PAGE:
“Russian weakness has given Aliyev the opportunity for military escalation“

Russia and the US made a call to the parties for a ceasefire. How do you see Russian peacekeeping activities in the region? Can they play a major role to stop the hostilities now? And do you believe the latest clashes are related to Russia’s reported setback in the Ukraine war? 

Russian political prestige dropped sharply after it invaded Ukraine, and the Russian military might have suffered much after its defeats in the Kyiv battle, and more recently in its defeat in the Kharkiv region.

At the same time, Russia is the guarantor of the November 2020 cease-fire agreement in Karabakh. Therefore, Russian weakness has given Ilham Aliyev the opportunity for military escalation. 

The US has declared that a political solution is needed in the Karabakh Conflict  through the OSCE Minsk Group format. Yet, the US did not engage enough resources to push for such a resolution. The US political position remains ambivalent.

The question is: will Washington change its Caucasus policy after the latest aggression and decide to punish Azerbaijan?

The other actor is the EU, which lately emerged as a mediator between the Azeri President and the Armenian Prime Minister. Yet, the EU has an interest in Baku's oil and gas and does not seem ready to put any pressure on Azerbaijan in order to choose a peaceful solution, instead of war.

"Turkey is a major player of the Armenia-Azerbaijan conflict”

And lastly, how do you see Turkey’s position in the Karabakh situation? Because Turkey and Armenia reported that they advanced some improvements in the normalization process. Can Turkey play a different role in the de-escalation of Nagorno-Karabakh? Will you expect a diplomatic solution from the Pashinyan government or the Aliyev government to the problem effectively?

Turkey is a major player not only in the current situation but in the genesis of the Armenia-Azerbaijan conflict. Turkey has been negotiating with Yerevan since last year to normalize its relations and to open the closed border, but did not take any single concrete step toward normalization. Moreover, Turkey is a major source of weapons to Azerbaijan. Just during the last seven days, several Turkish military cargo planes flew to Azeri bases. Without Turkish military support, Azerbaijan would not be able to attack Armenia.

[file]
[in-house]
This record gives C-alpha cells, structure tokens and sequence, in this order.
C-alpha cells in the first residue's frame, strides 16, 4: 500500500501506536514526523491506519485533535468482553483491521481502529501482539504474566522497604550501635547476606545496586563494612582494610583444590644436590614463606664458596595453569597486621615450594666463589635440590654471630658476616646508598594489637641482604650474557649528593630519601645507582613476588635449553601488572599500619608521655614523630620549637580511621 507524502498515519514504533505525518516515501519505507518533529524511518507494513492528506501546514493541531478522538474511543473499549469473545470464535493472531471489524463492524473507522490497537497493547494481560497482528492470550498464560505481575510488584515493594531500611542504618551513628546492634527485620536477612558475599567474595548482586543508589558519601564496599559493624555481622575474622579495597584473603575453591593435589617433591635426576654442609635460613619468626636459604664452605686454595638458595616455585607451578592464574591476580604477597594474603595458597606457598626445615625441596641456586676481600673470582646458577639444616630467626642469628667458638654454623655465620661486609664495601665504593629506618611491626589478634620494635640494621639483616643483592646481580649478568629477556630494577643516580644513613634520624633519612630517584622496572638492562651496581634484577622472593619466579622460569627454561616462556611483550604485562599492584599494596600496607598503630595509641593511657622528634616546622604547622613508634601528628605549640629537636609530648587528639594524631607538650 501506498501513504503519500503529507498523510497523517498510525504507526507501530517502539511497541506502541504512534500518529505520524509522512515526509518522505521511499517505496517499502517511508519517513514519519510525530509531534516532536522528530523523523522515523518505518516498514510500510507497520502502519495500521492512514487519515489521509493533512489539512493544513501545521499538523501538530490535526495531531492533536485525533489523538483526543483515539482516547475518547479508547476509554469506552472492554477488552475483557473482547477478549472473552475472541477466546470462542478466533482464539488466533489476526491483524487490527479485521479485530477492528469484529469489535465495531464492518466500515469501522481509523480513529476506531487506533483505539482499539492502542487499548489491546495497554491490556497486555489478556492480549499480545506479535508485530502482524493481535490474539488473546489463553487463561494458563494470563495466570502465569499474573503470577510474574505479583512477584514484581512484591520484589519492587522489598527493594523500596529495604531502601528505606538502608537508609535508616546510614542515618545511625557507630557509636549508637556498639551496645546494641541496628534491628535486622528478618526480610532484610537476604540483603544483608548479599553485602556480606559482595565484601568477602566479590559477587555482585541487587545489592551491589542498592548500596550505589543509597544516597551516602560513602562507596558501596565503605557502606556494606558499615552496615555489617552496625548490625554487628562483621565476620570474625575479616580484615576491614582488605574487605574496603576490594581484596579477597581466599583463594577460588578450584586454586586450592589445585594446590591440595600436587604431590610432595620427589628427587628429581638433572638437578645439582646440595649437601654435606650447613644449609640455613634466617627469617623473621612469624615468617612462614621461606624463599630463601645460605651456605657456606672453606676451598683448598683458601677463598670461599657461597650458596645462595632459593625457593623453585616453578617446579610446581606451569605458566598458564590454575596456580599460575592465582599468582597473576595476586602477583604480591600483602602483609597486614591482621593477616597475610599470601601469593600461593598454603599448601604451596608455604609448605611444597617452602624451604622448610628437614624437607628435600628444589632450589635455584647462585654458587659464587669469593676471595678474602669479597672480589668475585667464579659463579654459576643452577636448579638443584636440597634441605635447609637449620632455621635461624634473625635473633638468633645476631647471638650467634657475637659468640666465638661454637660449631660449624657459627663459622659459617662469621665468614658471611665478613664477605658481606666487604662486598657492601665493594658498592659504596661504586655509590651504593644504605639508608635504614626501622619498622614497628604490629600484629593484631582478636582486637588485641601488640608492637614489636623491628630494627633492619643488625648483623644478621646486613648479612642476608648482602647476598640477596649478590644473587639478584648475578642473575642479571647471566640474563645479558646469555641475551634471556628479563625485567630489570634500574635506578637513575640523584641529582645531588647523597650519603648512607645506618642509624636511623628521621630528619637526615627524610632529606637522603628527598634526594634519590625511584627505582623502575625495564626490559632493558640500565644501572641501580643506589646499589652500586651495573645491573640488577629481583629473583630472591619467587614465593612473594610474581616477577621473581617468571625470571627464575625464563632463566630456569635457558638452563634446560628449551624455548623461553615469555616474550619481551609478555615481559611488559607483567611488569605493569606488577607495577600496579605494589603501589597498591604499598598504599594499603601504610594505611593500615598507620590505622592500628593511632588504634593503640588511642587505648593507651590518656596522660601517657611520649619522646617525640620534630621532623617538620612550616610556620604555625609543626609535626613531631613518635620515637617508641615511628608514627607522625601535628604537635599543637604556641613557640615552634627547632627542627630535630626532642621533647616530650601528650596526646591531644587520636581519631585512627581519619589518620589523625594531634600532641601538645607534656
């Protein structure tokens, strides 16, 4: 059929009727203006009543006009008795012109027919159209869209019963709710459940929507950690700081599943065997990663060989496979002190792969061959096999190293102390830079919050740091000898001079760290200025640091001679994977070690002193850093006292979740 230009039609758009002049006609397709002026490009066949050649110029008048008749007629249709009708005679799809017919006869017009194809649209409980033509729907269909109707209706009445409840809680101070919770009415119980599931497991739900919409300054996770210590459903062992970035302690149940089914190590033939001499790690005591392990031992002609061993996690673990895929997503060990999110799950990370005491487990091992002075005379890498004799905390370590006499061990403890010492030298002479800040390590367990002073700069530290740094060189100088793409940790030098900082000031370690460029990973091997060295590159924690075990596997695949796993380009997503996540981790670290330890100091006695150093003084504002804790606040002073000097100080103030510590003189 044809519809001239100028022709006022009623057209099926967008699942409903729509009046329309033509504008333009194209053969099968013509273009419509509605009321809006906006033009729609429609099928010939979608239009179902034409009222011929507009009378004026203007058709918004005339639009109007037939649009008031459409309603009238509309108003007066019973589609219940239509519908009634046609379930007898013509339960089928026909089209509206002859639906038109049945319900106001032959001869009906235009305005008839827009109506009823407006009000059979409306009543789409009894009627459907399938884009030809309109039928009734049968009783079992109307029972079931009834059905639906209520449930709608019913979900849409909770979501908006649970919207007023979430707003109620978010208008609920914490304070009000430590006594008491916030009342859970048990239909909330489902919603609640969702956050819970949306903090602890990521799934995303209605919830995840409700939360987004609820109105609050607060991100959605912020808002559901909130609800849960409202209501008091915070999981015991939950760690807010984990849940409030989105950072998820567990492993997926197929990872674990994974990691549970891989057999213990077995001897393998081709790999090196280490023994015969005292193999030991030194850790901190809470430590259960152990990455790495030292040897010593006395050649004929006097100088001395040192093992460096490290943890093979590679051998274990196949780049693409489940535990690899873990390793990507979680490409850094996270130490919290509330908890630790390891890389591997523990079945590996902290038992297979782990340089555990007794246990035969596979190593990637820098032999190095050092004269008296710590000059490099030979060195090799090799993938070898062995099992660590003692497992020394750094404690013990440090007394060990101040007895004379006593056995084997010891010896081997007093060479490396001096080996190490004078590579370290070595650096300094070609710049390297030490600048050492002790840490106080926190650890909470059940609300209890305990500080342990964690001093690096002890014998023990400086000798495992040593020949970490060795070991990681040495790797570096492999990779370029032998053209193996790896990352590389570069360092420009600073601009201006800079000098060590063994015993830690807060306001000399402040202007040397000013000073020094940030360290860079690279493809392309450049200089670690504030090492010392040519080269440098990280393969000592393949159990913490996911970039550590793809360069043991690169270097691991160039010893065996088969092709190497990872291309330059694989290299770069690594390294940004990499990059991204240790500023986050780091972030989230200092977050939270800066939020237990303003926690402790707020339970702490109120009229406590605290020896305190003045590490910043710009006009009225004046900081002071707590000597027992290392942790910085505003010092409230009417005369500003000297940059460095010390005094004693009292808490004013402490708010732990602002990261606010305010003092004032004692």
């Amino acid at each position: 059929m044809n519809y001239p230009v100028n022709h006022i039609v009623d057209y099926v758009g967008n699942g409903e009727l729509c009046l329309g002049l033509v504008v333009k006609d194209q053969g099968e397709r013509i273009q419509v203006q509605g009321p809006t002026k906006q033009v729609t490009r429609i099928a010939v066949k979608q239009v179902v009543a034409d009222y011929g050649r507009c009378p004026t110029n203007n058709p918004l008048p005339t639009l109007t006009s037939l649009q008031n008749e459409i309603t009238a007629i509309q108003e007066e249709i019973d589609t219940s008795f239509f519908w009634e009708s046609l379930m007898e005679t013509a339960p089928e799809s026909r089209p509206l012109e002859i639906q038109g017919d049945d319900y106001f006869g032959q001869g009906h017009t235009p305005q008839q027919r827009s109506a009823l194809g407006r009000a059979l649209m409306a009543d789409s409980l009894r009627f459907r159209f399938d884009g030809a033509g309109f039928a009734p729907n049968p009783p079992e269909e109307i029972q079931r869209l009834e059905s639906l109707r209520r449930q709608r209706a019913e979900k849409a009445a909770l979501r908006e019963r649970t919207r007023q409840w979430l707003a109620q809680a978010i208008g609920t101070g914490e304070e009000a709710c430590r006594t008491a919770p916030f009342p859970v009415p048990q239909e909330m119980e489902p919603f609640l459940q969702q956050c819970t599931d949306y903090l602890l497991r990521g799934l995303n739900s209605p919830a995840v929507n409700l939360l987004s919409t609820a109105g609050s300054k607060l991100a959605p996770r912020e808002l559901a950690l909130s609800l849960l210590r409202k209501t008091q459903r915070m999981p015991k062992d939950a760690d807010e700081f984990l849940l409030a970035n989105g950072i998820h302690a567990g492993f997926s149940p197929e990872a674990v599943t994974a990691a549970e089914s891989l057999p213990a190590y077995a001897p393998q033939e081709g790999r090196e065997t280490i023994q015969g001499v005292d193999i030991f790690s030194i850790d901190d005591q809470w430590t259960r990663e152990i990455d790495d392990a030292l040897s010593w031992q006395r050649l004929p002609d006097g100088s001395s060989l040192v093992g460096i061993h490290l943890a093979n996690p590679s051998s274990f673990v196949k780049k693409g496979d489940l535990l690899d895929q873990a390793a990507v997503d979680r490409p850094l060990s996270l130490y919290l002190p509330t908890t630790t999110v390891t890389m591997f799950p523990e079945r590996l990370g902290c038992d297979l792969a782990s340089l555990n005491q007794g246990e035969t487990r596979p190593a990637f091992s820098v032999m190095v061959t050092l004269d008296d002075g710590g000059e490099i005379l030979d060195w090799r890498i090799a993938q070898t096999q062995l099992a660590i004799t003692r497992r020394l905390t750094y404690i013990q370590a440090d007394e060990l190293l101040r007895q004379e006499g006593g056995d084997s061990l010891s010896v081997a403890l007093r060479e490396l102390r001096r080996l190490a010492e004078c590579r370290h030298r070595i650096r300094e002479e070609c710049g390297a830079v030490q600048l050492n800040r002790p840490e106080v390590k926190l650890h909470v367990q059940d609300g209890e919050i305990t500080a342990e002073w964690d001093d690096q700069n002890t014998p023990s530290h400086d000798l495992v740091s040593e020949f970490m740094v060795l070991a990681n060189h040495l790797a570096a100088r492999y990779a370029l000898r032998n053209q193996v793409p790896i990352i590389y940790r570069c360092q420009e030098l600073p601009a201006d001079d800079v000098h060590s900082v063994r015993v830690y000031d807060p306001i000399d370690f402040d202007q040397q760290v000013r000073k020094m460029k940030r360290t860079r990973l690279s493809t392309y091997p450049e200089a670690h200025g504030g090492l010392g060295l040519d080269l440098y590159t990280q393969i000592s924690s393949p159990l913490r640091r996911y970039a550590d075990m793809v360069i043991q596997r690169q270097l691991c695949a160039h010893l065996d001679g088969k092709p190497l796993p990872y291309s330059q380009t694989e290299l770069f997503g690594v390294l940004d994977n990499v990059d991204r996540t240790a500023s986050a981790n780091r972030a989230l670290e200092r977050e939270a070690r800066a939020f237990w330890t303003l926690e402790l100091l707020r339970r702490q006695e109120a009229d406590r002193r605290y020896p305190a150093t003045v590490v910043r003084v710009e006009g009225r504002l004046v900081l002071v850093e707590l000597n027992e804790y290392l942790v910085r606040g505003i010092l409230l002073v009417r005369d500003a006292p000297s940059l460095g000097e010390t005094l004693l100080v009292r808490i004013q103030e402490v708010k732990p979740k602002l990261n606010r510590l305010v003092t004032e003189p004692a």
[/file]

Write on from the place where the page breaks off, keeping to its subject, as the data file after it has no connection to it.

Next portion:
More broadly, Turkey has historic responsibility at the start of the Karabakh Conflict. I have argued in my books and several of my articles how the Karabakh Conflict is the result and continuation of the 1915 Ittihadist plans to exterminate Ottoman Armenians, a plan which continued in the Caucasus with the Ottoman and Kemalist forces entering Armenia, Baku, and Karabakh in 1917-1920 period. More important, contemporary Azerbaijani nationalist ideology is completely based on Ittihadist views and Kemalist denial not only of the Armenian Genocide but also of the right of Armenians to live on their historic lands. Turkey has a moral responsibility in stopping this conflict, but until today it chose to support war, not peace. 

*Keremcan Karabatak graduated from Istanbul Bilgi University of Film/TV. He started his journalistic career at IMC TV in 2011. After working for media outlets such as Sputnik, The Independent in Turkish and TELE1, he now produces for ArtiGercek.

*Born in 1997, Volkan Isbasaran studied Political Science and International Relations at Yeditepe University and holds an MA in Political Science from Central European University. His research areas include terrorism, conflicts, and ethnic/religious minorities.